Deuteronomy 24:1, Write her a bill of divorcement. Divorce laws and a bill of divorcement (Heb. get)is the subject of this passage. This verse forms the basis of the divorce laws of the Torah and the actual get or bill of divorce, which was a written document that a husband gave to his wife because of some immoral activity on her part (The ArtScroll Stone Edition Chumash, p. 1058). The subject of divorce and remarriage is a large subject and is beyond the scope of this present work, yet it is interesting to note that Moses himself, the one who YHVH used to pen the Torah, was very likely divorced and remarried. (We have discussed this subject in Parashat Yitro.) YHVH himself divorced Israel and gave her a get because of her unfaithfulness to him, though he never remarried. (See the teaching below.)
Deuteronomy 24:1–4, For an explanation of this passage in light YHVH-Yeshua’s remarriage to adulterous Israel as sit relates to the gospel message, see notes at Romans 7:1–6.
The Real Purpose for Divorce Under Torah
Deuteronomy 24:1–4, Natan’s Notes on the Biblical Reasons for Divorce
- Jeremiah 3:14, After YHVH divorced Israel (v. 8), he was still married to her. What’s going on here? Even though YHVH divorced Israel, he still considers himself married to her because he had made a covenantal vow with Israel, and vows can’t be broken (except by death or under very stringent requirements). Period.
- Look at Hosea 1:2 cp. 3:1–3. Hosea’s actions toward Gomer, his adulterous wife, is an example of YHVH’s unfailing love for is Israel, who was his spiritual adulterous wife. Marriage is a covenant vow that when broken by adultery requires the death penalty for the offending party. Gomer committed adultery. Yet Hosea brought her back and redeemed her from adultery. He loved her unconditionally and laid his life down for her (as YHVH does for us, see Eph 5:28).
- Deuteronomy 24:1 can’t be used as a justification for divorcing under just any circumstances. Only if the wife has committed or is committing sexual immorality (in Hebrew ervah) can her husband put her away. A bill of divorcement, in Hebrew called a get, must first be issued for the purposes of restoring the immoral woman. One cannot put their wife away for any reason. Even Yeshua confirmed this in Matthew 5:32. Ideally, according to the Torah and to Yeshua, some sexual immorality (in Hebrew ervah)has to have been committed for a man legally to divorce his wife according to the Torah-law. I inserted the word ideally because there are seldom ideal situations in life, and humans rarely live up to YHVH’s ideal moral and spiritual standards. As such, Yeshua admits that the Torah as administered by Moses allowed for divorce to occur, sadly, because of the hardness of human hearts (Matt 19:8). What does “hardness of heart” mean? Scripture doesn’t say. The following is simply my speculation on what this means. For example, I would not expect one to be required to stay married if several severe conditions existed such as physical abuse, criminality, drug addictions, abandonment, total dereliction of responsibilities or extreme heathenism. Such sins make it all but impossible for a righteous person to remain in such a spousal relationship. A spouse who is practicing such has violated their contractual marriage vows and thus there legally and technically is no marriage. A believer shouldn’t be forced to remain in such a relationship. Having said this, it is the saint’s duty, as much as possible, to vet out a prospective mate before marrying them to ensure that they have never been involved nor are currently involved in such activities. One should only marry an Elohim-fearing, commandment-keeping, born again faithful believer in Yeshua the Messiah, who has a long fruit-bearing track record of such a lifestyle. Again, this is Natan Lawrence speaking, not Scripture, but it is my best understanding of scriptural principles as they relate to marriage and divorce.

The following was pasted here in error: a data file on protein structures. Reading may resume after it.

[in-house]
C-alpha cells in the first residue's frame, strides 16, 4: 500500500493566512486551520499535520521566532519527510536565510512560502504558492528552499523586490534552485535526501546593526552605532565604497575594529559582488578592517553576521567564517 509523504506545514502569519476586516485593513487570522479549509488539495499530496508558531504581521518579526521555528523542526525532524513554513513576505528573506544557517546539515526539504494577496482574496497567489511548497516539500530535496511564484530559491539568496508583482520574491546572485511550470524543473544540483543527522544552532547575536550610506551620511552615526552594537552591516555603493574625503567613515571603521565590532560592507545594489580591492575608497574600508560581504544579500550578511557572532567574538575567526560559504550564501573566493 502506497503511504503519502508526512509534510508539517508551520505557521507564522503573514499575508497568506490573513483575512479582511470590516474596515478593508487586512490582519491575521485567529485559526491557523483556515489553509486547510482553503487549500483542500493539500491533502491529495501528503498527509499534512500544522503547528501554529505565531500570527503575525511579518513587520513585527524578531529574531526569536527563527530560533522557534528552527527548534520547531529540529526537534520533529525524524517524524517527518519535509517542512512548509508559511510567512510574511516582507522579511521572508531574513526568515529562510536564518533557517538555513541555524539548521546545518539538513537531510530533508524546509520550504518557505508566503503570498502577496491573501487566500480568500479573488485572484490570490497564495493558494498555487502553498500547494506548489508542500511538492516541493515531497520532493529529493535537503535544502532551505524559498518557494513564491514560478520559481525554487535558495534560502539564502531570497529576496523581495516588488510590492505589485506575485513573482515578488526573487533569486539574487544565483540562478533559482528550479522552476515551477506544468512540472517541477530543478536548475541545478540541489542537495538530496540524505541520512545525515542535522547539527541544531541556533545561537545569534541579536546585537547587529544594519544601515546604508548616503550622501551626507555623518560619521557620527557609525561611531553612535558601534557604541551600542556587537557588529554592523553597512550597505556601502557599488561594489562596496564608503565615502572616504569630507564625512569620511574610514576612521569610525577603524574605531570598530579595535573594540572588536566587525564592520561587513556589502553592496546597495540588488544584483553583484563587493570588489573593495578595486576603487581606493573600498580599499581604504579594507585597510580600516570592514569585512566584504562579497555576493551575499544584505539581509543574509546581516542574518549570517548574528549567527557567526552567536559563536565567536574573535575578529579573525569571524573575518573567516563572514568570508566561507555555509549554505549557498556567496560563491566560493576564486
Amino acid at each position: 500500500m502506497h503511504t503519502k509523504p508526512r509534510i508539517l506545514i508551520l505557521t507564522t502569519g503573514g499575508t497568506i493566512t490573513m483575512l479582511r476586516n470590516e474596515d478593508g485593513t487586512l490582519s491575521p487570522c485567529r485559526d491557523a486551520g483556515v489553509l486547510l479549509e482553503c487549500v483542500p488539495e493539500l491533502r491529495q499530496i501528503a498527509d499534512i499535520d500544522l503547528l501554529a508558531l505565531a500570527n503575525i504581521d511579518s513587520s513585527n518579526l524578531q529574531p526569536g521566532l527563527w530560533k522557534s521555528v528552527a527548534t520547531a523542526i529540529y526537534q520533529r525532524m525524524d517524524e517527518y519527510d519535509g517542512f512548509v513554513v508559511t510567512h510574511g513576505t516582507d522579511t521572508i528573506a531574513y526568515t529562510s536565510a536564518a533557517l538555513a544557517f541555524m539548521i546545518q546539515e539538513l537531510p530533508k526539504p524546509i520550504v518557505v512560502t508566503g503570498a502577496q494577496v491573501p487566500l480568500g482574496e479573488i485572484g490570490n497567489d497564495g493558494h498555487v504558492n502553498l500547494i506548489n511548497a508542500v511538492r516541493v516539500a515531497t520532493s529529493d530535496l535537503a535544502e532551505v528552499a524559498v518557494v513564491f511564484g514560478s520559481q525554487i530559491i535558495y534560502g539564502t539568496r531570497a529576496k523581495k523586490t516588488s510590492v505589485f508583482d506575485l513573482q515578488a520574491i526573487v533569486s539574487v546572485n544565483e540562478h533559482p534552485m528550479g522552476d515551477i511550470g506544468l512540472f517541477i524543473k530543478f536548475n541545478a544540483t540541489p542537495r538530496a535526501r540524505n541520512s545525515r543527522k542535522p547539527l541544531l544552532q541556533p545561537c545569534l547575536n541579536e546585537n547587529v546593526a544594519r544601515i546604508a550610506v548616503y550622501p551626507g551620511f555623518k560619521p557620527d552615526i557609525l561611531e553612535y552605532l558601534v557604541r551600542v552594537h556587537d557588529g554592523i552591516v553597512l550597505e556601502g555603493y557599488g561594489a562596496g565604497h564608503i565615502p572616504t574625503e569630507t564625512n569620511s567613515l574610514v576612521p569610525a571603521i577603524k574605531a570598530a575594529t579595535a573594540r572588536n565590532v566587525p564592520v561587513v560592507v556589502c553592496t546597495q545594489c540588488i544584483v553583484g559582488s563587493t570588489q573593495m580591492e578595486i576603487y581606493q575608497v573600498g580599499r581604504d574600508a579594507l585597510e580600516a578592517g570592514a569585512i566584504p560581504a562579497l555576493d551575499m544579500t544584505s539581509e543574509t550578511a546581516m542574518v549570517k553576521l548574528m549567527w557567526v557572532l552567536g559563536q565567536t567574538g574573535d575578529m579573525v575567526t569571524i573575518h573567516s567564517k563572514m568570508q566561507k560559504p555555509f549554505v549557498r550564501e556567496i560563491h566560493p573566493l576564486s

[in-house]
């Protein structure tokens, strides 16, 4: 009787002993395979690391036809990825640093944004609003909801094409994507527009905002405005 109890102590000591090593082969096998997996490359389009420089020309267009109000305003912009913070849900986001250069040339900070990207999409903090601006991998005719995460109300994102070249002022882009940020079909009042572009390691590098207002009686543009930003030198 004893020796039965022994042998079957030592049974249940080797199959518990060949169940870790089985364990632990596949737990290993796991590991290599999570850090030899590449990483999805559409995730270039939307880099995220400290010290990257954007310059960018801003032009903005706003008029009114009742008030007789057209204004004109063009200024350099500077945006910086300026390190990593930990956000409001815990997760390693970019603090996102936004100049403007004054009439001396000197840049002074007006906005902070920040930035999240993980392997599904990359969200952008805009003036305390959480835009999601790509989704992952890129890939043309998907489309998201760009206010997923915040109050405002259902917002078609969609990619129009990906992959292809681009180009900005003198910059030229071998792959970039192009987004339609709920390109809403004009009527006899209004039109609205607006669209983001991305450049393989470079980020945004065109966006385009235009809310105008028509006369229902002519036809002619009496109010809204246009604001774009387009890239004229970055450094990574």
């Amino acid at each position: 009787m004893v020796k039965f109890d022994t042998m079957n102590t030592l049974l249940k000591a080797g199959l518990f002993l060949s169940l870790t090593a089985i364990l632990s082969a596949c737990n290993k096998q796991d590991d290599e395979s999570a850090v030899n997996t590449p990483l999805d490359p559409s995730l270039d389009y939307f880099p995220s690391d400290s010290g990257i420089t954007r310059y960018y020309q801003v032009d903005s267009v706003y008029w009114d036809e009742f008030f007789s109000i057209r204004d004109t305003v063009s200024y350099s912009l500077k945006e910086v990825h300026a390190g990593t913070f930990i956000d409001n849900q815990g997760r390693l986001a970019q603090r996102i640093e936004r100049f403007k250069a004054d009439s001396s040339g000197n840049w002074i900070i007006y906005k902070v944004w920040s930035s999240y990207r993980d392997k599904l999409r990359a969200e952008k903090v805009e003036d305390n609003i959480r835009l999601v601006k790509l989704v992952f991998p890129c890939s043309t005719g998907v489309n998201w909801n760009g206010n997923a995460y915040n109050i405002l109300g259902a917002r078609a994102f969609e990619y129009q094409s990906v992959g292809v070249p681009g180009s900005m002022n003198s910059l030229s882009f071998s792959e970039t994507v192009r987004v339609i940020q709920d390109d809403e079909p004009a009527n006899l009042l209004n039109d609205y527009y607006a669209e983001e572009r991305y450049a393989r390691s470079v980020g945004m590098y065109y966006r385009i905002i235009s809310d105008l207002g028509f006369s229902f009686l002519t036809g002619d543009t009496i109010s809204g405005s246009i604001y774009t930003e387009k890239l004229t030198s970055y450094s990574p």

- Marriage between two believers is a vow with YHVH. Marriage between two unbelievers is something else. It is simply an agreement or contract between two people. Maybe YHVH is part of it, maybe he is not. It all depends on the vows and the situation.